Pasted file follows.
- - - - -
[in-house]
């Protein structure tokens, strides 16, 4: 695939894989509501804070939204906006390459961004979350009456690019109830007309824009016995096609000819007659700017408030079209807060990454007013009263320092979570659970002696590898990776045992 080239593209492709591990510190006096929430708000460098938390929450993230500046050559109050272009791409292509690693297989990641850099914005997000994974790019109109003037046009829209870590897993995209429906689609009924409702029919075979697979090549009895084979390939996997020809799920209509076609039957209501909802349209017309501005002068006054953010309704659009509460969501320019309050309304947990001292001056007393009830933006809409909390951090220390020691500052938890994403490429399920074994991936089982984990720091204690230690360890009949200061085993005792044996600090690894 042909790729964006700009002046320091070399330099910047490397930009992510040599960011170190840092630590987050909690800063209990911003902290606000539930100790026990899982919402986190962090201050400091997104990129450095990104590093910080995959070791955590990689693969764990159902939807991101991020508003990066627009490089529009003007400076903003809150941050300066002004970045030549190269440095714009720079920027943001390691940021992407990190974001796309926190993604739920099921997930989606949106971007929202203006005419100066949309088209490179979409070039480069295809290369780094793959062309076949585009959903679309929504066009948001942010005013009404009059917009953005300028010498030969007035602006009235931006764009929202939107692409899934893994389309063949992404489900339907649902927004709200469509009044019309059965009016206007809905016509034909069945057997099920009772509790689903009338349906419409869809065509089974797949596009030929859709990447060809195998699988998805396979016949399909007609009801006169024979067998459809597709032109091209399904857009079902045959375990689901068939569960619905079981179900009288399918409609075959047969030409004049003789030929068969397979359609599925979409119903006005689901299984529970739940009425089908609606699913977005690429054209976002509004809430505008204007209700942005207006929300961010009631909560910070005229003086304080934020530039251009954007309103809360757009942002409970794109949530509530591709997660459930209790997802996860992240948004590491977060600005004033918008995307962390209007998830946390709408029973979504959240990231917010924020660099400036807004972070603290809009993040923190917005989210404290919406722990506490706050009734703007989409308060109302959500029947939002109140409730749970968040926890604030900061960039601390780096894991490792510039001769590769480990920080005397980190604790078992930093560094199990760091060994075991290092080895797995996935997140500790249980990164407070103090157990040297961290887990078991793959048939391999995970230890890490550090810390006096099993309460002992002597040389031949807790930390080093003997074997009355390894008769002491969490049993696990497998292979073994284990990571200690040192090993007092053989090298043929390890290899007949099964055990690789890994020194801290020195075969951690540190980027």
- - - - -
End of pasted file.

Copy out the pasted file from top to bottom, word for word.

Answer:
[in-house]
């Protein structure tokens, strides 16, 4: 695939894989509501804070939204906006390459961004979350009456690019109830007309824009016995096609000819007659700017408030079209807060990454007013009263320092979570659970002696590898990776045992 080239593209492709591990510190006096929430708000460098938390929450993230500046050559109050272009791409292509690693297989990641850099914005997000994974790019109109003037046009829209870590897993995209429906689609009924409702029919075979697979090549009895084979390939996997020809799920209509076609039957209501909802349209017309501005002068006054953010309704659009509460969501320019309050309304947990001292001056007393009830933006809409909390951090220390020691500052938890994403490429399920074994991936089982984990720091204690230690360890009949200061085993005792044996600090690894 042909790729964006700009002046320091070399330099910047490397930009992510040599960011170190840092630590987050909690800063209990911003902290606000539930100790026990899982919402986190962090201050400091997104990129450095990104590093910080995959070791955590990689693969764990159902939807991101991020508003990066627009490089529009003007400076903003809150941050300066002004970045030549190269440095714009720079920027943001390691940021992407990190974001796309926190993604739920099921997930989606949106971007929202203006005419100066949309088209490179979409070039480069295809290369780094793959062309076949585009959903679309929504066009948001942010005013009404009059917009953005300028010498030969007035602006009235931006764009929202939107692409899934893994389309063949992404489900339907649902927004709200469509009044019309059965009016206007809905016509034909069945057997099920009772509790689903009338349906419409869809065509089974797949596009030929859709990447060809195998699988998805396979016949399909007609009801006169024979067998459809597709032109091209399904857009079902045959375990689901068939569960619905079981179900009288399918409609075959047969030409004049003789030929068969397979359609599925979409119903006005689901299984529970739940009425089908609606699913977005690429054209976002509004809430505008204007209700942005207006929300961010009631909560910070005229003086304080934020530039251009954007309103809360757009942002409970794109949530509530591709997660459930209790997802996860992240948004590491977060600005004033918008995307962390209007998830946390709408029973979504959240990231917010924020660099400036807004972070603290809009993040923190917005989210404290919406722990506490706050009734703007989409308060109302959500029947939002109140409730749970968040926890604030900061960039601390780096894991490792510039001769590769480990920080005397980190604790078992930093560094199990760091060994075991290092080895797995996935997140500790249980990164407070103090157990040297961290887990078991793959048939391999995970230890890490550090810390006096099993309460002992002597040389031949807790930390080093003997074997009355390894008769002491969490049993696990497998292979073994284990990571200690040192090993007092053989090298043929390890290899007949099964055990690789890994020194801290020195075969951690540190980027």